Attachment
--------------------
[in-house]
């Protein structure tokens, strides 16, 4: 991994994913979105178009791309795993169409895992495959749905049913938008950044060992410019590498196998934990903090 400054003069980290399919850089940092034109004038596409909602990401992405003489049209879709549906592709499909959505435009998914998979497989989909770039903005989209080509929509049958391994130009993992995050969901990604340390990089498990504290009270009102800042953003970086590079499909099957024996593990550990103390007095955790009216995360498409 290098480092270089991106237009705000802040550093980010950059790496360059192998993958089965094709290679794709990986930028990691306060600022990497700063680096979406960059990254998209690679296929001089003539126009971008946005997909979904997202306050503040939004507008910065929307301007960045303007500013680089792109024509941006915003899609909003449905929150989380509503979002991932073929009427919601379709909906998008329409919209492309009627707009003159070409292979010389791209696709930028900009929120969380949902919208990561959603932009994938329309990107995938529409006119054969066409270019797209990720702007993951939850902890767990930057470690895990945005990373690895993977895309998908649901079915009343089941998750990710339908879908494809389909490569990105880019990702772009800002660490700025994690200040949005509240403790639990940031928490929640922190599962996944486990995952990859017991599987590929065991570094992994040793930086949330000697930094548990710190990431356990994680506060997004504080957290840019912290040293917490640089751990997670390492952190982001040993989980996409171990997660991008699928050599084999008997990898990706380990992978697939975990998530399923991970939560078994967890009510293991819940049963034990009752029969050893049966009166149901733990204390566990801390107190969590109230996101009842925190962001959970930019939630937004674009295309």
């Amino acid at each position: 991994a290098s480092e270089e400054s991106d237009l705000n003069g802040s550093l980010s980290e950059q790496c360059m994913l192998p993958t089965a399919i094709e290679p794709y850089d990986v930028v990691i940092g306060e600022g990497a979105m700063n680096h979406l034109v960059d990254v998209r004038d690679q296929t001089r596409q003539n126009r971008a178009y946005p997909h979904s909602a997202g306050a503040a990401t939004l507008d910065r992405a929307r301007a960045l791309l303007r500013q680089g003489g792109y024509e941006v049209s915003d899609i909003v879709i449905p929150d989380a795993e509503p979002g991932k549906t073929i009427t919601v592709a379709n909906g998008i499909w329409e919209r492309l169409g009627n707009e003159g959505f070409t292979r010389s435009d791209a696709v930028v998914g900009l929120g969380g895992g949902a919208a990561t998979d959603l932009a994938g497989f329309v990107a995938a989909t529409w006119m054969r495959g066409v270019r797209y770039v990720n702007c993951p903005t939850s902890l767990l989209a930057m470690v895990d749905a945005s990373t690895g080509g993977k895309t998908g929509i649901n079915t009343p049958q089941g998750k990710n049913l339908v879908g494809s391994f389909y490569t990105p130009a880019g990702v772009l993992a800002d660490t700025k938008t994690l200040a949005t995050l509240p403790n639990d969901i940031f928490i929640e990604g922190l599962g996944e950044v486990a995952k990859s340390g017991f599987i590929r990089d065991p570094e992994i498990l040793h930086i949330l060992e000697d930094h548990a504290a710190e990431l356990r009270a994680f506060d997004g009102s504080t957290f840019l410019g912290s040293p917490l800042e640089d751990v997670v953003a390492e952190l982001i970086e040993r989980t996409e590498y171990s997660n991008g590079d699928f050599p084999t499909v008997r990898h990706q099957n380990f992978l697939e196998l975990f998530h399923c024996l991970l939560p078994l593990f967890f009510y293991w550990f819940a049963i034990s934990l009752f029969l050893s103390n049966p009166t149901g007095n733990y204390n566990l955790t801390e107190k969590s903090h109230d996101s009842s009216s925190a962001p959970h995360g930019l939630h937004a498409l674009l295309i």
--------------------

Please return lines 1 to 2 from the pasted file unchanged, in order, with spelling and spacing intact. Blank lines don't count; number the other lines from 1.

[in-house]
């Protein structure tokens, strides 16, 4: 991994994913979105178009791309795993169409895992495959749905049913938008950044060992410019590498196998934990903090 400054003069980290399919850089940092034109004038596409909602990401992405003489049209879709549906592709499909959505435009998914998979497989989909770039903005989209080509929509049958391994130009993992995050969901990604340390990089498990504290009270009102800042953003970086590079499909099957024996593990550990103390007095955790009216995360498409 290098480092270089991106237009705000802040550093980010950059790496360059192998993958089965094709290679794709990986930028990691306060600022990497700063680096979406960059990254998209690679296929001089003539126009971008946005997909979904997202306050503040939004507008910065929307301007960045303007500013680089792109024509941006915003899609909003449905929150989380509503979002991932073929009427919601379709909906998008329409919209492309009627707009003159070409292979010389791209696709930028900009929120969380949902919208990561959603932009994938329309990107995938529409006119054969066409270019797209990720702007993951939850902890767990930057470690895990945005990373690895993977895309998908649901079915009343089941998750990710339908879908494809389909490569990105880019990702772009800002660490700025994690200040949005509240403790639990940031928490929640922190599962996944486990995952990859017991599987590929065991570094992994040793930086949330000697930094548990710190990431356990994680506060997004504080957290840019912290040293917490640089751990997670390492952190982001040993989980996409171990997660991008699928050599084999008997990898990706380990992978697939975990998530399923991970939560078994967890009510293991819940049963034990009752029969050893049966009166149901733990204390566990801390107190969590109230996101009842925190962001959970930019939630937004674009295309």